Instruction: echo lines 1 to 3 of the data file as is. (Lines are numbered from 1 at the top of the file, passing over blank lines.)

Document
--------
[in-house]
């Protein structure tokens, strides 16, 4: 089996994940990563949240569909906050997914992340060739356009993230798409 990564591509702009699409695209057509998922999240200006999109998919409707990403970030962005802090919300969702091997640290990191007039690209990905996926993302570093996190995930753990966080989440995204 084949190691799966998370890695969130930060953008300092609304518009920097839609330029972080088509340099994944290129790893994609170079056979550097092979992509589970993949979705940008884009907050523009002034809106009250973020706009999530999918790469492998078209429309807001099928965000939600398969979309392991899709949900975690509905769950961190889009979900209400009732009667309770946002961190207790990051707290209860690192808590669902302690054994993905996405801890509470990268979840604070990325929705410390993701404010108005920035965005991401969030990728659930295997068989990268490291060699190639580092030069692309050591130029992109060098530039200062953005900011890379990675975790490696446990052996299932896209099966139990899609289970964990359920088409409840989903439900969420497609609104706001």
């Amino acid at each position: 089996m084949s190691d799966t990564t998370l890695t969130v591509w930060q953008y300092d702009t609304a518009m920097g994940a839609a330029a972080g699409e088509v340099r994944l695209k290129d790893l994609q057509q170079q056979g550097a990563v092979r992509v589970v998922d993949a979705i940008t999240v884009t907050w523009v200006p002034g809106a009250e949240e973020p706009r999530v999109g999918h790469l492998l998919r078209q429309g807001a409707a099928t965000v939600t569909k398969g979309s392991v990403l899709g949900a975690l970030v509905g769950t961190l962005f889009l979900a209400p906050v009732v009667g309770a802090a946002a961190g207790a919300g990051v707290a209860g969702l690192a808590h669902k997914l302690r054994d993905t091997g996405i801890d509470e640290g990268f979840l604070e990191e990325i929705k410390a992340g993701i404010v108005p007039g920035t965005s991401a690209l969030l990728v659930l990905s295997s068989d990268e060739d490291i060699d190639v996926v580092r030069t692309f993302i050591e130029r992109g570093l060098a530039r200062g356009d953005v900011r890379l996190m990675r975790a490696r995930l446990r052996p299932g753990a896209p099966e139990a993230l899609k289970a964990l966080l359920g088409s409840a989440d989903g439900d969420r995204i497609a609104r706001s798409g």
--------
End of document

[in-house]
């Protein structure tokens, strides 16, 4: 089996994940990563949240569909906050997914992340060739356009993230798409 990564591509702009699409695209057509998922999240200006999109998919409707990403970030962005802090919300969702091997640290990191007039690209990905996926993302570093996190995930753990966080989440995204 084949190691799966998370890695969130930060953008300092609304518009920097839609330029972080088509340099994944290129790893994609170079056979550097092979992509589970993949979705940008884009907050523009002034809106009250973020706009999530999918790469492998078209429309807001099928965000939600398969979309392991899709949900975690509905769950961190889009979900209400009732009667309770946002961190207790990051707290209860690192808590669902302690054994993905996405801890509470990268979840604070990325929705410390993701404010108005920035965005991401969030990728659930295997068989990268490291060699190639580092030069692309050591130029992109060098530039200062953005900011890379990675975790490696446990052996299932896209099966139990899609289970964990359920088409409840989903439900969420497609609104706001």
């Amino acid at each position: 089996m084949s190691d799966t990564t998370l890695t969130v591509w930060q953008y300092d702009t609304a518009m920097g994940a839609a330029a972080g699409e088509v340099r994944l695209k290129d790893l994609q057509q170079q056979g550097a990563v092979r992509v589970v998922d993949a979705i940008t999240v884009t907050w523009v200006p002034g809106a009250e949240e973020p706009r999530v999109g999918h790469l492998l998919r078209q429309g807001a409707a099928t965000v939600t569909k398969g979309s392991v990403l899709g949900a975690l970030v509905g769950t961190l962005f889009l979900a209400p906050v009732v009667g309770a802090a946002a961190g207790a919300g990051v707290a209860g969702l690192a808590h669902k997914l302690r054994d993905t091997g996405i801890d509470e640290g990268f979840l604070e990191e990325i929705k410390a992340g993701i404010v108005p007039g920035t965005s991401a690209l969030l990728v659930l990905s295997s068989d990268e060739d490291i060699d190639v996926v580092r030069t692309f993302i050591e130029r992109g570093l060098a530039r200062g356009d953005v900011r890379l996190m990675r975790a490696r995930l446990r052996p299932g753990a896209p099966e139990a993230l899609k289970a964990l966080l359920g088409s409840a989440d989903g439900d969420r995204i497609a609104r706001s798409g």